BLOGGING FROM THE FIELD
Today’s post will involve some miscellany but I’ll tell you how the last couple days have been going (in no particular order).
If there is one defining feature of the Costa Rican landscape, its the stretch of volcanoes that runs right down the center of the country.
In the central part of Costa Rica, there are 4 biggies: Turrialba, Irazú, Barva, and Poas which is the home of the largest crater in the world. On Day 3, my supervisor Randall thought it would be cool to show me Poas so we borrowed one of the ministry’s cars and chaffeurs (Oscar) and made for Volcan Poas. On the way, we passed some coffee plantations and I learned about cafe Arabica.
After stopping to check out the coffee beans, we continued onward and upward until we reached Poas, which was enormous indeed.
The crater spews its fiery sulfuric rage all day long and it blankets the surroundings like a cloud. We also checked out a large sulfur lake nearby (note the smoke) but couldn’t stick around very long because of the afternoon rain that always hits.
And when I say rain I mean rain. Like typhoon style. We hurried back to the car and decided that the rain meant our adventure was over so we made our way back to Alajuela and then San Jose. On the way, we stopped for a Costa Rican snack: chorreadas (sweet corn pancake) with natilla (cream). I would have taken a picture but I was kinda overwhelmed by its beauty and ate it in about 90 seconds. Food coma struck and the drive back was a bit fuzzy.
I have forgotten how to roll my r’s.
Those of you that have taken a spanish class might remember having to practice the either-you-can-or-you-can’t feat of rolling r’s. I remember realizing early on in my journey to trilingualism that speaking Urdu at home with the folks made Spanish a breeze. I spent 4 years in high school pretty proud of myself and how good I thought I sounded. I was basically a natural.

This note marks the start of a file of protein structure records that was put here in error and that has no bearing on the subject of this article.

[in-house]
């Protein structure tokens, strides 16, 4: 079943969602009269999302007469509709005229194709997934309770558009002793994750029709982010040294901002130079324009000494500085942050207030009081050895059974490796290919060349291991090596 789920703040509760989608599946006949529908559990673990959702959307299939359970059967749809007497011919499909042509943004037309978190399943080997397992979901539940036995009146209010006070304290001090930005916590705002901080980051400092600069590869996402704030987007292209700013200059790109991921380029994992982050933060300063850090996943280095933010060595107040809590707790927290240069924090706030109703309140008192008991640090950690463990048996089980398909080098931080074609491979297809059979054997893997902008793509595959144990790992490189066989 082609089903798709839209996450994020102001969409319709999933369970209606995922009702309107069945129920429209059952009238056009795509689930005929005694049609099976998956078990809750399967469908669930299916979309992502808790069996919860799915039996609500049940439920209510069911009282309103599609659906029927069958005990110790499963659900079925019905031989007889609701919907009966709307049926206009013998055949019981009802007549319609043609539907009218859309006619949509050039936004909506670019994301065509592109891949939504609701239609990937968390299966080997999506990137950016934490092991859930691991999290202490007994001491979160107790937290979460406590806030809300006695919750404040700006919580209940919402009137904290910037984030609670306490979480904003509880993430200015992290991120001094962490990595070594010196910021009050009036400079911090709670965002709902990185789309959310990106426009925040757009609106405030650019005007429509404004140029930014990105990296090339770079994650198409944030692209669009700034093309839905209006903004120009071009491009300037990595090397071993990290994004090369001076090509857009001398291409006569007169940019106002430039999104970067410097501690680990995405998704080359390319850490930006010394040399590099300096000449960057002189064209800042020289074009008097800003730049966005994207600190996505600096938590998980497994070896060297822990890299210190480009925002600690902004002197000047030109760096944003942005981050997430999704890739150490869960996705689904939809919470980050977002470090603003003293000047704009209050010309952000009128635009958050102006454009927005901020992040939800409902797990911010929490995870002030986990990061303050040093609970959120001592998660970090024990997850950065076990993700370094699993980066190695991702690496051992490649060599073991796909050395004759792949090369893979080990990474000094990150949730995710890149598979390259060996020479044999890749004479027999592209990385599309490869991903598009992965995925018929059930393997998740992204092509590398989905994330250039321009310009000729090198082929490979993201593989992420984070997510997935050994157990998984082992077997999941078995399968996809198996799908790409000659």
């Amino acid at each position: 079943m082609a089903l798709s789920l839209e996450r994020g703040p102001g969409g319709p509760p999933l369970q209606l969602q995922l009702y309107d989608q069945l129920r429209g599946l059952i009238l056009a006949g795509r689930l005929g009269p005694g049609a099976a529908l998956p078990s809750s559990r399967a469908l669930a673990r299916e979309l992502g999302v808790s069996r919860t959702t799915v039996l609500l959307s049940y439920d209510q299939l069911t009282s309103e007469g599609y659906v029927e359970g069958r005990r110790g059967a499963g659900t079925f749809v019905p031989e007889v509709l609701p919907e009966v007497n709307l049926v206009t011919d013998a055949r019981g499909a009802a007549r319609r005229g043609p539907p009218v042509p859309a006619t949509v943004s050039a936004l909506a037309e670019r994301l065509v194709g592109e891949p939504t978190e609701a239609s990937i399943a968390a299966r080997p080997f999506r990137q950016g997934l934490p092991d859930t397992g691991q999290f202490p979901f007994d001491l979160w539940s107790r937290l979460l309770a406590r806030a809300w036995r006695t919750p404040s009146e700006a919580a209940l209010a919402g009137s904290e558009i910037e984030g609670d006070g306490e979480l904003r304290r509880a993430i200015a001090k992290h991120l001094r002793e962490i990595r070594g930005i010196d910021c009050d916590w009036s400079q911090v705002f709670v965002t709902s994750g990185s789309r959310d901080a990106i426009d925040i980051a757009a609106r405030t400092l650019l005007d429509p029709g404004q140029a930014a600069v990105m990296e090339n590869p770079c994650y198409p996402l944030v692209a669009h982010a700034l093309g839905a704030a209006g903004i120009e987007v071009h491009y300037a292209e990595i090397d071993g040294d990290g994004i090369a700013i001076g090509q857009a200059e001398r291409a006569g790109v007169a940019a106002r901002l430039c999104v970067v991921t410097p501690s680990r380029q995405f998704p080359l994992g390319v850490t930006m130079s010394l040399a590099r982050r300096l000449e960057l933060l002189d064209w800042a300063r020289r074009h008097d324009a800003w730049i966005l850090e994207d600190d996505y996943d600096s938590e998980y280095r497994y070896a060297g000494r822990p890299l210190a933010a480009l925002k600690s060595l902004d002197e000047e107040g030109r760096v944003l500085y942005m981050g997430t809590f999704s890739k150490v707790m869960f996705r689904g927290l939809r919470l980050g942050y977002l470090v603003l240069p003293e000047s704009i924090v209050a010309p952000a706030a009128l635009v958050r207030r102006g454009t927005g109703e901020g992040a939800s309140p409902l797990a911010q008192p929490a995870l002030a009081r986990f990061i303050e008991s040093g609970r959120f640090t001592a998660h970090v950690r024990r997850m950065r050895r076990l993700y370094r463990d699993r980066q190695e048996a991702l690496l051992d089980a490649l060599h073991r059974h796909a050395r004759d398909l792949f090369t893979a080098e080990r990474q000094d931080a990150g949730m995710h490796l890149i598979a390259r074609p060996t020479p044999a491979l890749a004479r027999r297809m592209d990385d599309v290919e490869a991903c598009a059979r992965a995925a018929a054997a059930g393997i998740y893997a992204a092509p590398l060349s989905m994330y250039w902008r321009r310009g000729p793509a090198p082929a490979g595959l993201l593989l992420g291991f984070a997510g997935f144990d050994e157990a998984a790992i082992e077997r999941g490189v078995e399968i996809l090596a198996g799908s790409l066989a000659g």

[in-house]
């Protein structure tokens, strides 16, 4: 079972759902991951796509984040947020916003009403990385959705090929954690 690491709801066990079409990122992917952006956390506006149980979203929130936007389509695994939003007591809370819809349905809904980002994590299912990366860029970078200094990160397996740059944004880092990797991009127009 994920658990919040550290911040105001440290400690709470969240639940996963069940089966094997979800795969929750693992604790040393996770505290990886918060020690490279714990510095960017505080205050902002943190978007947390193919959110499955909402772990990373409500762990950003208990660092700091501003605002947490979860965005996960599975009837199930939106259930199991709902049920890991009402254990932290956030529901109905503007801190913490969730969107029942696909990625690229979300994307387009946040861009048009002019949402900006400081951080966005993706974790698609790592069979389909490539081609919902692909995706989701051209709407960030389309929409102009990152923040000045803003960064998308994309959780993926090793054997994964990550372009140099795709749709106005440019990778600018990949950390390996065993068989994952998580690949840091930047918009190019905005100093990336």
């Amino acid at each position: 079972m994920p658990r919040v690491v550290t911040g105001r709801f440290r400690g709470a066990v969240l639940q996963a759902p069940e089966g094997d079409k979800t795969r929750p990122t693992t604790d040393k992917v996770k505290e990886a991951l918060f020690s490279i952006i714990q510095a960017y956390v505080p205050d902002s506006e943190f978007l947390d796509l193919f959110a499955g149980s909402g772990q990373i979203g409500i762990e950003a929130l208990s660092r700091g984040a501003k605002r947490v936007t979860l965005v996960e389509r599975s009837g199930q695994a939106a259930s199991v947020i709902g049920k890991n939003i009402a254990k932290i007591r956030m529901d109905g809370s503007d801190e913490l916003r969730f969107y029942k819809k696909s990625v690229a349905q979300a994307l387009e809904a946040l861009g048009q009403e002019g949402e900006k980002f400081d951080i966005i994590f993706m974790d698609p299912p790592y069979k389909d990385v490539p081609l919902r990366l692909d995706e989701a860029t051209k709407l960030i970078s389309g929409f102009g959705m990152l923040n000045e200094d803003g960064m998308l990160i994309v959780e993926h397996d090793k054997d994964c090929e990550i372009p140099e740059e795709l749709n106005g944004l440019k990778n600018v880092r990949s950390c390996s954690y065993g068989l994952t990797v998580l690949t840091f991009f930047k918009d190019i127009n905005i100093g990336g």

Here in San Jose, when I say words like ‘chorreadas’ or ‘Randall’, I get the look that says “Oh you poor estadounidense. You probably learned Spanish from a Mexican or a Nicaraguan. Tsk tsk.” Any lingering hope I might have had that one day I will fool these ticos into thinking I could be a tica too is instantly crushed the second I open my mouth.
So I’ve been training. I’m learning to swallow my words and rattle the r’s. I’m trying to sound less like a motor and more like a vacuum cleaner and I think I’m getting closer and closer every day.
Silvia and Don Rigo
As I mentioned earlier, my host parents are wonderful. They both speak English but insist on speaking to me in Spanish so that I may be able to practice, bless their souls. Silvia has a Master’s in Economics from somewhere in the Netherlands and Don Rigo owns his own construction company. On Day 4, they took me to out to see Cartago, the area where they live in Costa Rica. We started in Orosi:
We had brunch near a national park overlooking the town of Orosi.
We went to the reservoir you might be able to see in that first picture of Orosi and then then two took me to the lodge where they were married three years ago (March 14th).
These are the two most stinkin cute, hopelessly in love people I have ever met in my life. They cook together, walk a few kilometers together every morning before work and have each other stored as “Amor Mio” in their cell phones. Their happiness is kinda contagious and living in their home has probably made me healthier and added at least 10 years onto my life. Unfortunately, after Day 5 I’ll be leaving to live in another part of the country and will leave these guys and their blind dog, Conan, behind. I have loved living with them and have learned everything I know thanks to them.